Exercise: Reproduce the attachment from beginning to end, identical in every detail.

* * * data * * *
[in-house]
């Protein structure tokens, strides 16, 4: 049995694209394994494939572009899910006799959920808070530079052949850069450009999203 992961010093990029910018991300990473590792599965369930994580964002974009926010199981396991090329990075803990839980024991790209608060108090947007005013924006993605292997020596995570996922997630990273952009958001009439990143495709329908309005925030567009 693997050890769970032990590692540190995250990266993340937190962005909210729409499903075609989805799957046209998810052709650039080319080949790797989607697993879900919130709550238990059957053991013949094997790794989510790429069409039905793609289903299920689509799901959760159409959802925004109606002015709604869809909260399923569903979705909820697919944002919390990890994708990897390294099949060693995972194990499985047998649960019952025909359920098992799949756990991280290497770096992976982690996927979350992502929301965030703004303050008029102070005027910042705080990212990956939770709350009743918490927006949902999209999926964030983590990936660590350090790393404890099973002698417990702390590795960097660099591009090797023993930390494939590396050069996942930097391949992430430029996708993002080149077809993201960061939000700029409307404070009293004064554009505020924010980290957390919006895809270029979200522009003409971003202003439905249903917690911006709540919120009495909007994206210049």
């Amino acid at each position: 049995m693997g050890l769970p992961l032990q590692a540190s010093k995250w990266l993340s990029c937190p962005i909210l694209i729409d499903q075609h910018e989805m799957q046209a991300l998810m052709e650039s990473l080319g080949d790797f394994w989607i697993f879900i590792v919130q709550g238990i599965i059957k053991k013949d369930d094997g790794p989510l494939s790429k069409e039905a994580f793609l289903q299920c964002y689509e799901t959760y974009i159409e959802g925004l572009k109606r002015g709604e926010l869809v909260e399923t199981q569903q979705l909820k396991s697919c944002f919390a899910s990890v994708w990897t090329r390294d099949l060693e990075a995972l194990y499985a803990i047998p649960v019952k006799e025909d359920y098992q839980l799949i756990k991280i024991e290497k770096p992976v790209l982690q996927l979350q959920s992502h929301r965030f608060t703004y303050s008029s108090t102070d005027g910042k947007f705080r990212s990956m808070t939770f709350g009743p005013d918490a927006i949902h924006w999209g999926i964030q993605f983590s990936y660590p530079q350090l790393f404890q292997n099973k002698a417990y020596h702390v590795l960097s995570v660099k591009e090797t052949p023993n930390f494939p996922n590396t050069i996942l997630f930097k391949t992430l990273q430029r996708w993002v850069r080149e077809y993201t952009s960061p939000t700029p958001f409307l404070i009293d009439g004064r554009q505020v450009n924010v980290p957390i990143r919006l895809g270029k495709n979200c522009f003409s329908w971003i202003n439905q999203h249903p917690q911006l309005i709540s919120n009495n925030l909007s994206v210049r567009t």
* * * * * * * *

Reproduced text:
[in-house]
């Protein structure tokens, strides 16, 4: 049995694209394994494939572009899910006799959920808070530079052949850069450009999203 992961010093990029910018991300990473590792599965369930994580964002974009926010199981396991090329990075803990839980024991790209608060108090947007005013924006993605292997020596995570996922997630990273952009958001009439990143495709329908309005925030567009 693997050890769970032990590692540190995250990266993340937190962005909210729409499903075609989805799957046209998810052709650039080319080949790797989607697993879900919130709550238990059957053991013949094997790794989510790429069409039905793609289903299920689509799901959760159409959802925004109606002015709604869809909260399923569903979705909820697919944002919390990890994708990897390294099949060693995972194990499985047998649960019952025909359920098992799949756990991280290497770096992976982690996927979350992502929301965030703004303050008029102070005027910042705080990212990956939770709350009743918490927006949902999209999926964030983590990936660590350090790393404890099973002698417990702390590795960097660099591009090797023993930390494939590396050069996942930097391949992430430029996708993002080149077809993201960061939000700029409307404070009293004064554009505020924010980290957390919006895809270029979200522009003409971003202003439905249903917690911006709540919120009495909007994206210049």
């Amino acid at each position: 049995m693997g050890l769970p992961l032990q590692a540190s010093k995250w990266l993340s990029c937190p962005i909210l694209i729409d499903q075609h910018e989805m799957q046209a991300l998810m052709e650039s990473l080319g080949d790797f394994w989607i697993f879900i590792v919130q709550g238990i599965i059957k053991k013949d369930d094997g790794p989510l494939s790429k069409e039905a994580f793609l289903q299920c964002y689509e799901t959760y974009i159409e959802g925004l572009k109606r002015g709604e926010l869809v909260e399923t199981q569903q979705l909820k396991s697919c944002f919390a899910s990890v994708w990897t090329r390294d099949l060693e990075a995972l194990y499985a803990i047998p649960v019952k006799e025909d359920y098992q839980l799949i756990k991280i024991e290497k770096p992976v790209l982690q996927l979350q959920s992502h929301r965030f608060t703004y303050s008029s108090t102070d005027g910042k947007f705080r990212s990956m808070t939770f709350g009743p005013d918490a927006i949902h924006w999209g999926i964030q993605f983590s990936y660590p530079q350090l790393f404890q292997n099973k002698a417990y020596h702390v590795l960097s995570v660099k591009e090797t052949p023993n930390f494939p996922n590396t050069i996942l997630f930097k391949t992430l990273q430029r996708w993002v850069r080149e077809y993201t952009s960061p939000t700029p958001f409307l404070i009293d009439g004064r554009q505020v450009n924010v980290p957390i990143r919006l895809g270029k495709n979200c522009f003409s329908w971003i202003n439905q999203h249903p917690q911006l309005i709540s919120n009495n925030l909007s994206v210049r567009t």